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Islam in the West

Iraqi Shi’i Communities in Transition and Dialogue

Series:

Kieran Flynn

This book studies the historical, religious and political concerns of the Iraqi Shi‘i community as interpreted by the members of that community who now live in the United Kingdom and Ireland, following the 2003-2010 war and occupation in Iraq. It opens up a creative space to explore dialogue between Islam and the West, looking at issues such as intra-Muslim conflict, Muslim-Christian relations, the changing face of Arab Islam and the experience of Iraq in the crossfire of violence and terrorism – all themes which are currently emerging in preaching and in discussion among Iraqi Shi‘a in exile. The book’s aim is to explore possibilities for dialogue with Iraqi Shi‘i communities who wish, in the midst of political, social and religious transition, to engage with elements of Christian theology such as pastoral and liberation theology.

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Chapter 6 Shi‘i Sermons and Narratives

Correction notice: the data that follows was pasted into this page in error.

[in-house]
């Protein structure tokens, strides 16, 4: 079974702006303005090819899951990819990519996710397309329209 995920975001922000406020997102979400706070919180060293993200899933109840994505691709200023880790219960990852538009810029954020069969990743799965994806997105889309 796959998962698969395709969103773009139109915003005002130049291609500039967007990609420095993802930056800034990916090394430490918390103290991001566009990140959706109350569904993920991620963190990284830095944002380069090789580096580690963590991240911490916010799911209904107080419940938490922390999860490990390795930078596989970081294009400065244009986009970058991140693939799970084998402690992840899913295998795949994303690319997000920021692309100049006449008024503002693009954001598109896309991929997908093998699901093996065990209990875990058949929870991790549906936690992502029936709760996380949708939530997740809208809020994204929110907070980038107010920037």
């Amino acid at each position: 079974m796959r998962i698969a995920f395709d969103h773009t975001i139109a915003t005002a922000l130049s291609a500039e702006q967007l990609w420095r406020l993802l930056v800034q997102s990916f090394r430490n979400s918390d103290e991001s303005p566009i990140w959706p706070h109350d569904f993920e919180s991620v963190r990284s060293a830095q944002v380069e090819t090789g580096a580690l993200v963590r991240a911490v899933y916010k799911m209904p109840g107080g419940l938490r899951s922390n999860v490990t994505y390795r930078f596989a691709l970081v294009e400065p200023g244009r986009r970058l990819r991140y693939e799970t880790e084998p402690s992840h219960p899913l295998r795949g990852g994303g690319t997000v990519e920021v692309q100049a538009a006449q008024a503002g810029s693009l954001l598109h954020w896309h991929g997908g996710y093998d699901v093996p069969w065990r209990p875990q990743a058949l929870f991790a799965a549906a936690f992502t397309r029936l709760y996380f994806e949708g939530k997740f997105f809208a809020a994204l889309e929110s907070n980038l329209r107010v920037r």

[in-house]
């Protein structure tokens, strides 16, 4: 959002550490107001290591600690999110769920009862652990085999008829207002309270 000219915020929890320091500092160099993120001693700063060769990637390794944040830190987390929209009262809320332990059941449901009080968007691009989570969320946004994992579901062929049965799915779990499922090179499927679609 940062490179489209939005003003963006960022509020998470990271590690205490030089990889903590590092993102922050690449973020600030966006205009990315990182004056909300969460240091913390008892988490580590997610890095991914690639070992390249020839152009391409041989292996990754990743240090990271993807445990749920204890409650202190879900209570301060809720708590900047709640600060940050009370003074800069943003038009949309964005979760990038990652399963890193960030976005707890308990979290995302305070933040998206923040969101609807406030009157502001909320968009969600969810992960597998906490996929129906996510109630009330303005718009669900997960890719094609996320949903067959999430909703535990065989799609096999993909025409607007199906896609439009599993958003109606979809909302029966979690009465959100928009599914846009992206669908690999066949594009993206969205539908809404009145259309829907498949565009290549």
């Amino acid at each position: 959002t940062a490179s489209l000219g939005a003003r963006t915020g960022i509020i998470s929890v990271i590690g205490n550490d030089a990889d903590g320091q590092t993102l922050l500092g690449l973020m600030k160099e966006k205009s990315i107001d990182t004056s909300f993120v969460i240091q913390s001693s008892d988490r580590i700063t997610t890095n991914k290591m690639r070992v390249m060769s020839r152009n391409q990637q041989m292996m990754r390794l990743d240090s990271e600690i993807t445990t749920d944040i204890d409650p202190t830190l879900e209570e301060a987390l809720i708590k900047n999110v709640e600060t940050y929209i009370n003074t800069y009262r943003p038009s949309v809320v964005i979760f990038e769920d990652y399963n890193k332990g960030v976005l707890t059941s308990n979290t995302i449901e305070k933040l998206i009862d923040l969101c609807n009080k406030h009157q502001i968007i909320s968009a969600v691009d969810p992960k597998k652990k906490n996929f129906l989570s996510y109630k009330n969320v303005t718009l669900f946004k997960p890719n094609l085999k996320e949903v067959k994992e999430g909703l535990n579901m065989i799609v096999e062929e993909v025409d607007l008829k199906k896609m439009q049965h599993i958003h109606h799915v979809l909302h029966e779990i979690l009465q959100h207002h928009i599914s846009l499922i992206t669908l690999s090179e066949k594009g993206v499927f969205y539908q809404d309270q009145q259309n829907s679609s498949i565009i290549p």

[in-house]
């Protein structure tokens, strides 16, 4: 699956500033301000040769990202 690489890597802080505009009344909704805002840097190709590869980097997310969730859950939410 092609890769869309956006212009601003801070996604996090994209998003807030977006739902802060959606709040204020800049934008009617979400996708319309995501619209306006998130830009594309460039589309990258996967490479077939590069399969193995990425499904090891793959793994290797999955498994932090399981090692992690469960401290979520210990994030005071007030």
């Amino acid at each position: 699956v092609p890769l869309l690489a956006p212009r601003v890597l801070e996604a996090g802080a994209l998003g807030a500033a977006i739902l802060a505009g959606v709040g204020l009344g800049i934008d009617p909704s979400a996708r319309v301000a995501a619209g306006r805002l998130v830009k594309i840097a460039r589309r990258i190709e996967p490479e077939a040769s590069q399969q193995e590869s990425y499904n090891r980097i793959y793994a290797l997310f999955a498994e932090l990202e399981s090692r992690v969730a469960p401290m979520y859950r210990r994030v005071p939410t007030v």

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Introduction Thus far we have examined the political context that framed much of the popular discussion within the Iraqi Shi‘i community from 2003 until 2008. The context of war and occupation was the backdrop to all conversations and sermons. I now wish to examine the narratives that emerged from within the community as it ref lected on the reality of war, occupation and community building. I do this through examining some of the themes that emerged in the preaching within the community. By and large those preaching the sermons within the community sought to address the con- cerns and spiritual needs of the community, which were many and diverse. I have chosen nine sermons that best identify the narratives concerning life within the community during that period. Between November 2004 and March 2010 I attended prayers, meet- ings, majlis and gatherings at Dar Al Islam, Wilsden Green, London; the Al Kho‘ei Foundation, London; Abrar House, Edgware Road, London; the Imam ‘Ali Foundation, Brondesbury Park and the Ahul Bayt Centre, Milltown, Dublin. The sermons presented here are part of a larger research project comprising fifty-eight sermons undertaken at the Irish School of Ecumenics, Trinity College Dublin in 2011. In this chapter, I present five sermons as the qualitative data of my ref lection for analysis. These are representative of sermons that are preached throughout the years and many themes are repeated in the annual ritual cycle. I have picked these sermons because they were delivered in English and they...

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